The US-China Business Council’s Recommendations and Concerns on Current Power and Production Restrictions

The US-China Business Council and its member companies appreciate China’s efforts to respond to climate change and fully support China’s efforts to proactively achieve peak carbon emissions by 2030 and reach carbon neutrality targets by 2060. We are very happy to see the United States and China maintain communication and cooperation on green energy and lowering carbon emissions. At the same time, we also believe that our members’ products and technology are able to aid China in reaching these goals earlier.

However, we have seen that recently nearly 20 provinces, autonomous regions, and municipal governments have released various power suspension or restriction measures. These measures are causing great difficulties for our members’ operational capabilities in China, impacting even their production security. The Council sincerely hopes that attention is paid to this matter and hopes relevant departments will comprehensively consider the actual hardships of companies, as well as this situation’s potential impact on the stability of foreign investment and trade, and release appropriate remedying proposals as soon as possible. The lack of unified guidance on the specific enforcement of power suspension and restriction measures has led to regional enforcement beyond what is necessary. In addition, the implemented measures have not fully taken into consideration the circumstances of different industries, and fail to distinguish between non-high energy consumption and high emission industries, or industries closely tied to people’s livelihoods—all of which has had an unexpected and negative impact on enterprises that emphasize higher efficiency and energy conservation.

Based on responses from our member  companies, the Council has summarized the impact of these measures below:

  1. The short notice for power suspension and restrictions measures seriously disrupt company production and operations. Some companies have even had their power cut with no notice at all,  severely disrupting their operations. Many enterprises are unable to adjust production, failing to complete orders on time, and risking huge financial losses for breach of contract. Many companies place their main production capacity in China and the impact of power outages on them or their key suppliers could disrupt the global supply chain and cause companies to incur massive losses.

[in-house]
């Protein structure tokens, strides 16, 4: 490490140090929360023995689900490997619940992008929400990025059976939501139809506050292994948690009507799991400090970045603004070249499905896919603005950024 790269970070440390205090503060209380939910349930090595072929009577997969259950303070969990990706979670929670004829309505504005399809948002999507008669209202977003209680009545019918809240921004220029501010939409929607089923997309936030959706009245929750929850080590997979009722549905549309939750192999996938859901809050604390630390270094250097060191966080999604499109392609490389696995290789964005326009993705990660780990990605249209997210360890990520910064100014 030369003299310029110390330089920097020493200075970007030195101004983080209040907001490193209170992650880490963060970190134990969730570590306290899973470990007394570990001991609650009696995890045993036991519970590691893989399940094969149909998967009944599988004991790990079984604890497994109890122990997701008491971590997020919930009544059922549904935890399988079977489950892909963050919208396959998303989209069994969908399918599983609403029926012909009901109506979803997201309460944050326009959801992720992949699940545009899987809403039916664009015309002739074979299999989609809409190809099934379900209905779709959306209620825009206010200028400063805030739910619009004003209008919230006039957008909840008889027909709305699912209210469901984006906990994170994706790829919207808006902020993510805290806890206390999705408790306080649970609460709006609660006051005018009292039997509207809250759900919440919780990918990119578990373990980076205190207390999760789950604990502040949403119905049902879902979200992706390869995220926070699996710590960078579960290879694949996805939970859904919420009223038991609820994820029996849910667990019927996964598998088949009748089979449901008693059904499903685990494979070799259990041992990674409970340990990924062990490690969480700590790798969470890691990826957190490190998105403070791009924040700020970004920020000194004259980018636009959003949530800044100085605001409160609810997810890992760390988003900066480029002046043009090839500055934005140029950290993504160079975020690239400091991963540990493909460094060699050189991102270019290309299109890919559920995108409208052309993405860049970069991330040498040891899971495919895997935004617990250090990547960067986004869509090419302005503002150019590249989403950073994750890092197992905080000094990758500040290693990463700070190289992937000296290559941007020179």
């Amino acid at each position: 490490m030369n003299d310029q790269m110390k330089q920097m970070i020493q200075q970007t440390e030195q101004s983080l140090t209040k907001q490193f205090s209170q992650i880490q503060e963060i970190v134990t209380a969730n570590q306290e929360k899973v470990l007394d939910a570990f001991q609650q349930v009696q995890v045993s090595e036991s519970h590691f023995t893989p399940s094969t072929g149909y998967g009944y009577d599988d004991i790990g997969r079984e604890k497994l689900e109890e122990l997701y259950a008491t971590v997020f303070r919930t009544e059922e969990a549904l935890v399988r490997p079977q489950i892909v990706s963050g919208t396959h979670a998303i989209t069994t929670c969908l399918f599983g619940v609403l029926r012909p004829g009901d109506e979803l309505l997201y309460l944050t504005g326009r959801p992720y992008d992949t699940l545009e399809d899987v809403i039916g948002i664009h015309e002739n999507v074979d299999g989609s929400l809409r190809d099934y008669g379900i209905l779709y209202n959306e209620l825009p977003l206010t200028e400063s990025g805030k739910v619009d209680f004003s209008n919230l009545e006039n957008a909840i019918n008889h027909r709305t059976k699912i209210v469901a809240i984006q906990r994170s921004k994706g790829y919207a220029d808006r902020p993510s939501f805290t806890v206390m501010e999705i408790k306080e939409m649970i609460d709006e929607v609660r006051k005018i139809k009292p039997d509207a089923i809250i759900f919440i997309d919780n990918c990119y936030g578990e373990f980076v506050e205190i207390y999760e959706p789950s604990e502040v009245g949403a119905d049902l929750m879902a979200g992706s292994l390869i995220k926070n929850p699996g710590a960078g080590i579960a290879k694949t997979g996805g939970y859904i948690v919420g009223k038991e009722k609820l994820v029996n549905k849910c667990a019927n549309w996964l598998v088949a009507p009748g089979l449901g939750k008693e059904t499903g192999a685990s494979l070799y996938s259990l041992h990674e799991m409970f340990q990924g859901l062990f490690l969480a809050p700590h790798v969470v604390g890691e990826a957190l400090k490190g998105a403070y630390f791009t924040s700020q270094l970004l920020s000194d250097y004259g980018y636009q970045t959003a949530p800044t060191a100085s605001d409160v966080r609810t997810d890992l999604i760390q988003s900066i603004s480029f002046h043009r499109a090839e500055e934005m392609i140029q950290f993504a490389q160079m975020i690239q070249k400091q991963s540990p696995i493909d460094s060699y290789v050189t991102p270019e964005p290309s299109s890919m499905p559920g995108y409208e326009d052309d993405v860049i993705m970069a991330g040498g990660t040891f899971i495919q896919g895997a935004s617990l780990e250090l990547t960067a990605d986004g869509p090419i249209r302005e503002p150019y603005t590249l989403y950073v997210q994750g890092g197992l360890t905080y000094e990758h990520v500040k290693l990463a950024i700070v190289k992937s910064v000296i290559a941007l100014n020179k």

2. The current power suspension and restriction measures lack a clear timetable and road map. In the implementation of these measures,  no timetable has been given to companies, nor a future power rationing plan, causing companies to be unable to arrange production in an orderly manner and bringing extreme hardship to their operational and production activities.
  3. Using power consumption as the sole relevant indicator dampens the enthusiasm of compliant enterprises. The current measures are very unfair to companies that focus on energy conservation, efficiency, and compliant electricity use. Moreover, the measures seriously jeopardize enterprises’ interests and enthusiasm to comply. For example, some low-energy technology companies and companies related to people’s livelihood are included alongside high energy consumption and high emission companies on the first batch of lists of companies subject to power rationing.

In light of the above, the US-China Business Council would like to make the following recommendations:

  1. We recommend comprehensive management and clear guidance from the central government.  We also recommend strengthened guidance and supervision of local governments to prevent them from imposing unnecessary restrictions on companies, and promote the smooth and orderly progress of the “dual control system.”
  2. We recommend the differentiated management of companies and a white list system for the dual control system of energy consumption. Priority should be given to companies that meet the requirements of "dual control" for energy consumption to ensure their power supply. In particular, the "one size fits all" electricity restrictions should not be applied to companies with low-energy consumption, advanced technology, and high relevance to people's livelihood. At present, the unified power rationing not only seriously affects the normal operation of enterprises but also adds little contribution to the goals of industrial upgrades, low carbon emission, and environment protection.
  3. Instead of using electricity consumption as a sole indicator, we recommend inviting industry experts and scholars to jointly formulate a set of more scientific indicators and make public the calculation principles for wattage thresholds, beyond which usage shall be rationed.
  4. Considering the supply-demand relationship of electricity in the short term, we recommend adopting market-oriented methods to distribute electricity, instead of directly switching off power.
  5. If circumstances necessitate the restriction of electricity supply, we recommend prior communication and consultation with enterprises to understand their actual power demand, and then formulating a power restriction scheme that ensures the stable and safe operation of companies.
  6. Companies need a legalized business environment to operate. A stable and predictable policy environment is crucial to the long-term development of companies in China. We believe that a more transparent and scientific decision-making method will help companies fully understand the background and requirements of policy measures, and reduce the misreading of China's overall business environment.

Best Regards,

Craig Allen
President, US-China Business Council